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‘The President's Turf’

1:02 PM, Sep 11, 2012 • By WILLIAM KRISTOL
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Of course, the return of our troops cannot and must not be used as an excuse to hollow out our military through devastating defense budget cuts.  It is true that our armed forces have been stretched to the brink – and that is all the more reason to repair and rebuild.  We can always find places to end waste.  But we cannot cancel program after program, we cannot jeopardize critical missions, and we cannot cut corners in the quality of the equipment and training we provide. 

We must recognize that when our troops come home, they should not have to struggle for work.  After all our veterans have done for us, they deserve the opportunity to find good jobs and the dignity of pursuing the American Dream. 

We must also keep the faith with our veterans, no matter when or where they have served, through a strong VA system.  When the backlog for disability claims reaches nearly one million … when a federal building in Virginia becomes structurally unstable because so many claims have piled up on its highest floors … then we can all agree that the system is in need of serious and urgent reform. 

Our veterans deserve care and benefits that are second to none.  Here, there is considerable work waiting to be done.  The backlog of disability claims needs to be eliminated, the unconscionable waits for mental health treatment need to be dramatically shortened, and the suicide rate among active-duty soldiers and veterans must be treated like the emergency it is. 

Veterans’ benefits are not a gift that is given, but a debt that is due.  The problems with the VA are serious and must be fixed.  We are in danger of another generation of veterans losing their faith in the VA system – so we must ensure that the VA keeps faith with all our veterans.  We must keep our promises and regain the trust of all who have worn the uniform and served.

When I was the Governor of Massachusetts, I saw firsthand the Guard’s bravery and valor.  

In 2006, I visited Iraq and Afghanistan along with two other governors. We met with the members of the National Guard from our respective states. I said to them that if they wanted me to call their spouse or family when I returned, I would be happy to do so. Just hand me a note with their names and phone numbers.  When I left for home, I found that I had 63 calls to make.  I knew that making that many calls would take quite a few days.

I returned home on Memorial Day weekend.  I decided to start making just a few of those calls first thing in the morning, before my kids and grandkids got up.  After I’d made only two or three, a Guardsman’s wife answered and said, “Oh, Governor Romney, I thought that might be you calling.”  Apparently, the first spouses I had called, had called other spouses, or had emailed their loved ones in Iraq and Afghanistan who then emailed their spouses back home to tell them to expect my call.  So I made 63 calls on Memorial Day.

Remember, May 2006 was a difficult time in the Iraq War.  Many of you know that from experience.  We were suffering terrible casualties, and terrorism was straining our efforts to stand up the Iraqi government.  The “surge” had not yet begun and our politics back home had become deeply divided.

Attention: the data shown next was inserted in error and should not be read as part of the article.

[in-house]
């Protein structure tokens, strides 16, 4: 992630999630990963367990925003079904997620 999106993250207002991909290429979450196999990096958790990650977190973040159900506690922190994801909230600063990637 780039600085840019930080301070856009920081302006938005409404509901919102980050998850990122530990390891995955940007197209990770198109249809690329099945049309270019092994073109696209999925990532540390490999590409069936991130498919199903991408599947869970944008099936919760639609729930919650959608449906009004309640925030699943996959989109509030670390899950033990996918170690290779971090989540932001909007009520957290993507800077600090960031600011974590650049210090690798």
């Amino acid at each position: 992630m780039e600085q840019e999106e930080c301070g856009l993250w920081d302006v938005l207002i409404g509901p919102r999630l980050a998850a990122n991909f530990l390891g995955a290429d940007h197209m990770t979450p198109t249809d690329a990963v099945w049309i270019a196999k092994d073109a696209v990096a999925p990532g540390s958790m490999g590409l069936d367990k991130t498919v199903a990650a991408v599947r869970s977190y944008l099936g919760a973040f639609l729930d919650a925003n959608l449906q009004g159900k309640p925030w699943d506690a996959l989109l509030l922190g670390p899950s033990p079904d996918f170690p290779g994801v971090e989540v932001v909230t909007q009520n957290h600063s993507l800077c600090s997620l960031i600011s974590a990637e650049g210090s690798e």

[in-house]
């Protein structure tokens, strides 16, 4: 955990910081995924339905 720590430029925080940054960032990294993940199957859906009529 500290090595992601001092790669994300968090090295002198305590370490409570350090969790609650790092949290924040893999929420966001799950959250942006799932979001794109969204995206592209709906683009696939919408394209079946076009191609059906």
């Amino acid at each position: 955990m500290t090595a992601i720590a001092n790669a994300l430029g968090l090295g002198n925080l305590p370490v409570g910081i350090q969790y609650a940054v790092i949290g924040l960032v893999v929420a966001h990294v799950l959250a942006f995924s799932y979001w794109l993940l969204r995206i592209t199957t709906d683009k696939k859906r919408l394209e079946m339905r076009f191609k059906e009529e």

As I made those calls, I braced myself for questions about why the Guardsmen I had met couldn’t come home – right away.  Yet in 63 calls, I did not hear a single complaint.  Not one.  On each call, I expressed gratitude on behalf of our nation and my state for the sacrifice of their family and of their loved one who was in harm's way. And then, from virtually everyone I spoke with, they would correct me to say that it was an honor to be able to sacrifice for America and to serve the greatest nation on earth.  Such is the patriotism of the men and women and the families of our National Guard!

Many of those calls left me with tears in my eyes.  I will never forget meeting the brave men and women who had volunteered for the National Guard in Massachusetts, who found themselves on the front lines in Iraq and Afghanistan.  I will never forget speaking with their loved ones.  And I will always hold the greatest admiration for every one of them.

On the campaign trail, it has been my privilege to meet with troops and veterans from just about every state.  They come from our farms, our great cities, our small towns and quiet neighborhoods.  Many have known violence so that their neighbors could know peace.  They have done more than protect America; their courage and service defines America.  

On this eleventh anniversary of September 11th, we remember the victims who perished in the attacks.  We also remember the men and women serving in dangerous places around the world.  We will not forget why they are fighting or who they are fighting for.  They are faithful to us and to our country; we must not break faith with them.

I want to personally thank you for keeping us safe.  It is inspiring to be in the company of men and women of courage, as I am today. It is an honor to be among those whose sense of duty and love of country lift our hearts and spirits.

We are blessed to live in a country where freedom is so highly cherished, so fiercely protected, and so admirably defended by the noble men and women of the National Guard.

Thank you.  Thank you all for your service.  May God bless America and continue to keep her safe.

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